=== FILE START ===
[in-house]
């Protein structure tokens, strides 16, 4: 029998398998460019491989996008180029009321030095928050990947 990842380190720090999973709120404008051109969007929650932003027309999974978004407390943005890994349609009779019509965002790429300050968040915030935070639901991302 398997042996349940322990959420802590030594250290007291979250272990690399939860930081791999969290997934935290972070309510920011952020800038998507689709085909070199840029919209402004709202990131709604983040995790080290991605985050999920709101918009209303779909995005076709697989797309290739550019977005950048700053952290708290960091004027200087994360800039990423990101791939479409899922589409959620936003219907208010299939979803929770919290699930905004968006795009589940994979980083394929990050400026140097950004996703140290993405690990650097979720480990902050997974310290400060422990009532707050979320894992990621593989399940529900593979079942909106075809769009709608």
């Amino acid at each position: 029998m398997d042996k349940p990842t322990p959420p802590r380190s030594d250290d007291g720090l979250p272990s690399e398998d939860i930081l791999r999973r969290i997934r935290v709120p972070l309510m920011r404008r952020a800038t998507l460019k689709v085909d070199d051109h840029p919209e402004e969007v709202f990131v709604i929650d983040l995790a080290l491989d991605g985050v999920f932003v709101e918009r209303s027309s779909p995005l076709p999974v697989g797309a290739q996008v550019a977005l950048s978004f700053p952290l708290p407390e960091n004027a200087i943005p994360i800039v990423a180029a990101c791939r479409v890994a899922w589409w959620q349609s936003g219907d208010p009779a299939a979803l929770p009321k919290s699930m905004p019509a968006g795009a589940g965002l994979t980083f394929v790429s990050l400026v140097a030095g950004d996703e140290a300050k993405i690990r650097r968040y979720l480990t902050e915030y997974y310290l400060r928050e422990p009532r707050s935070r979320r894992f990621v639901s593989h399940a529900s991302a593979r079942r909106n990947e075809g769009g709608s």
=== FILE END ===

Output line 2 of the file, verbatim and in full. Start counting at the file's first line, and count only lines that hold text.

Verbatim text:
């Protein structure tokens, strides 16, 4: 029998398998460019491989996008180029009321030095928050990947 990842380190720090999973709120404008051109969007929650932003027309999974978004407390943005890994349609009779019509965002790429300050968040915030935070639901991302 398997042996349940322990959420802590030594250290007291979250272990690399939860930081791999969290997934935290972070309510920011952020800038998507689709085909070199840029919209402004709202990131709604983040995790080290991605985050999920709101918009209303779909995005076709697989797309290739550019977005950048700053952290708290960091004027200087994360800039990423990101791939479409899922589409959620936003219907208010299939979803929770919290699930905004968006795009589940994979980083394929990050400026140097950004996703140290993405690990650097979720480990902050997974310290400060422990009532707050979320894992990621593989399940529900593979079942909106075809769009709608």